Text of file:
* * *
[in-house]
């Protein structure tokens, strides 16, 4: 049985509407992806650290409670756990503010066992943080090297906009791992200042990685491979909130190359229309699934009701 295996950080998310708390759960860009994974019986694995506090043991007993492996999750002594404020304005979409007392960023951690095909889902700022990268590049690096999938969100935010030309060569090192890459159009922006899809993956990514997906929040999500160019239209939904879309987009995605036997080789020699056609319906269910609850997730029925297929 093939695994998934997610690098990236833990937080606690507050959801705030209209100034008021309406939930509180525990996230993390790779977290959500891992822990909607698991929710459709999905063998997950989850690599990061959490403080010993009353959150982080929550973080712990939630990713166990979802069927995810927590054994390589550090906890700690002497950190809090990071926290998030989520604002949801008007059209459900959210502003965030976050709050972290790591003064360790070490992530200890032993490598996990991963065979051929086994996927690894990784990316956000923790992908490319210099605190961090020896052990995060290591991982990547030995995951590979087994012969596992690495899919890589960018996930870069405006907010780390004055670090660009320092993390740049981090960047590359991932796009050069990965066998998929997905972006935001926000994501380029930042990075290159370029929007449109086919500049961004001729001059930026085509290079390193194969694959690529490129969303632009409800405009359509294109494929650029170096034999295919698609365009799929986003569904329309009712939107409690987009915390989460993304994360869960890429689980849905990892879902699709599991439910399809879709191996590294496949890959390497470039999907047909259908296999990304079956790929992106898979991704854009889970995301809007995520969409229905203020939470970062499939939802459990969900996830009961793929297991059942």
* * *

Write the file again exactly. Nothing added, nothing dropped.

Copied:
[in-house]
């Protein structure tokens, strides 16, 4: 049985509407992806650290409670756990503010066992943080090297906009791992200042990685491979909130190359229309699934009701 295996950080998310708390759960860009994974019986694995506090043991007993492996999750002594404020304005979409007392960023951690095909889902700022990268590049690096999938969100935010030309060569090192890459159009922006899809993956990514997906929040999500160019239209939904879309987009995605036997080789020699056609319906269910609850997730029925297929 093939695994998934997610690098990236833990937080606690507050959801705030209209100034008021309406939930509180525990996230993390790779977290959500891992822990909607698991929710459709999905063998997950989850690599990061959490403080010993009353959150982080929550973080712990939630990713166990979802069927995810927590054994390589550090906890700690002497950190809090990071926290998030989520604002949801008007059209459900959210502003965030976050709050972290790591003064360790070490992530200890032993490598996990991963065979051929086994996927690894990784990316956000923790992908490319210099605190961090020896052990995060290591991982990547030995995951590979087994012969596992690495899919890589960018996930870069405006907010780390004055670090660009320092993390740049981090960047590359991932796009050069990965066998998929997905972006935001926000994501380029930042990075290159370029929007449109086919500049961004001729001059930026085509290079390193194969694959690529490129969303632009409800405009359509294109494929650029170096034999295919698609365009799929986003569904329309009712939107409690987009915390989460993304994360869960890429689980849905990892879902699709599991439910399809879709191996590294496949890959390497470039999907047909259908296999990304079956790929992106898979991704854009889970995301809007995520969409229905203020939470970062499939939802459990969900996830009961793929297991059942």